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by Corey Rosen and Scott Rodrick
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Format: Perfect-bound book, 142 pages
Edition: Updated reprint (May 2012)
Status: In stock
An Overview of How ESOPs Work
Selling to an ESOP in a Closely Held Company
ESOPs in S Corporations
Things to Do with an ESOP Besides Buying Out the Owner
ESOP Valuation Issues
Financing an ESOP
ESOP Distribution and Diversification Rules
Choosing Consultants and Trustees
ESOPs, Corporate Performance, and Ownership Culture
From "An Overview of How ESOPs Work"Plans have one or more "entry dates" for employees once they become participants. An employee who has satisfied the plan's minimum age and service requirements must begin participation in the plan not later than the first of (1) the first day of the plan year beginning after the date on which the requirements were met or (2) the date six months after the date on which the requirements are met. Participation can begin at an earlier date, however. Many plans, for example, have entry dates every six months or every year, and employees become participants at the first entry date after requirements are met.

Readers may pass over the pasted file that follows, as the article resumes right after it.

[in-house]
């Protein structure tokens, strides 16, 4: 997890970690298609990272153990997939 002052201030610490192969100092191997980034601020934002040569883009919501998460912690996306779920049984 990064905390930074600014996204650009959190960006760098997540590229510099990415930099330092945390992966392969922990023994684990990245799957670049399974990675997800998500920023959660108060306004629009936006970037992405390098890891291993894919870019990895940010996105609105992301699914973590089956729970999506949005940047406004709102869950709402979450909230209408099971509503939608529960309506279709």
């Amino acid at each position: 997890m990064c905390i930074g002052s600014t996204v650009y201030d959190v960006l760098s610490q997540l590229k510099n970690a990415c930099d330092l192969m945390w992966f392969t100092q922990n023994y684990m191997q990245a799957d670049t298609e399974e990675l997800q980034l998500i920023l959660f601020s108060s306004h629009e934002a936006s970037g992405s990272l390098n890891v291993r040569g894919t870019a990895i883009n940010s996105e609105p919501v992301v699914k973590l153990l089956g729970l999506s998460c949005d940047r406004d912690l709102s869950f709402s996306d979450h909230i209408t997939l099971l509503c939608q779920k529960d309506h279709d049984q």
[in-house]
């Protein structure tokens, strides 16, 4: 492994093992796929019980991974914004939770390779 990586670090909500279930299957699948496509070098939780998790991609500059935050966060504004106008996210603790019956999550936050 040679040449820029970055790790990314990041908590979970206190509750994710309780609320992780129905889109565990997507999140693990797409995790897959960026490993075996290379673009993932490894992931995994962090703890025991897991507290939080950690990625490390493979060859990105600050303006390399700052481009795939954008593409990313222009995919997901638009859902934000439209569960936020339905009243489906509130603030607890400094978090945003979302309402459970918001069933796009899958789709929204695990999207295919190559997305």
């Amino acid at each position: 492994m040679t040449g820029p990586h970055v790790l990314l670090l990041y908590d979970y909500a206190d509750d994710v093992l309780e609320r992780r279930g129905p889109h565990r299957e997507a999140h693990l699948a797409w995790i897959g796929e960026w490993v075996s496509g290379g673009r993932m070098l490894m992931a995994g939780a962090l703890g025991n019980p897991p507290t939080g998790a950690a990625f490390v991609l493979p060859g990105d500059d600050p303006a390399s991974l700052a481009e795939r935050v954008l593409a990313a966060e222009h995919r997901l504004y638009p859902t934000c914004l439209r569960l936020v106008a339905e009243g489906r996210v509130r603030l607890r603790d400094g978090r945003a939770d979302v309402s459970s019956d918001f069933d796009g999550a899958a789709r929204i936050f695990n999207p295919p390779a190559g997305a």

Shares are allocated to individual employee accounts based on relative eligible compensation. Generally, all W-2 compensation is counted, but there is leeway to define compensation differently, such as by excluding bonuses, provided that it does not favor more highly compensated individuals; on a more level formula, such as per capita, by seniority, or by placing a cap on pay that can be considered; or some combination of the two, such as one point for seniority and one for relative pay. If relative pay is not used, however, plans must be tested annually to determine whether any highly compensated individual, generally defined as someone belonging to either the top 20% by payroll in the company or those making more than $105,000 per year (as of 2008), is receiving more than what the relative pay formula would indicate. In that case, the excess must be returned to the plan and reallocated to other participants. Finally, ESOP allocations can be used as a match to employee deferrals to a 401(k) plan, in which case all or part of the allocation may be determined by how much the employee defers. This approach requires complex anti-discrimination testing for both plans. Relatively few ESOPs use this approach.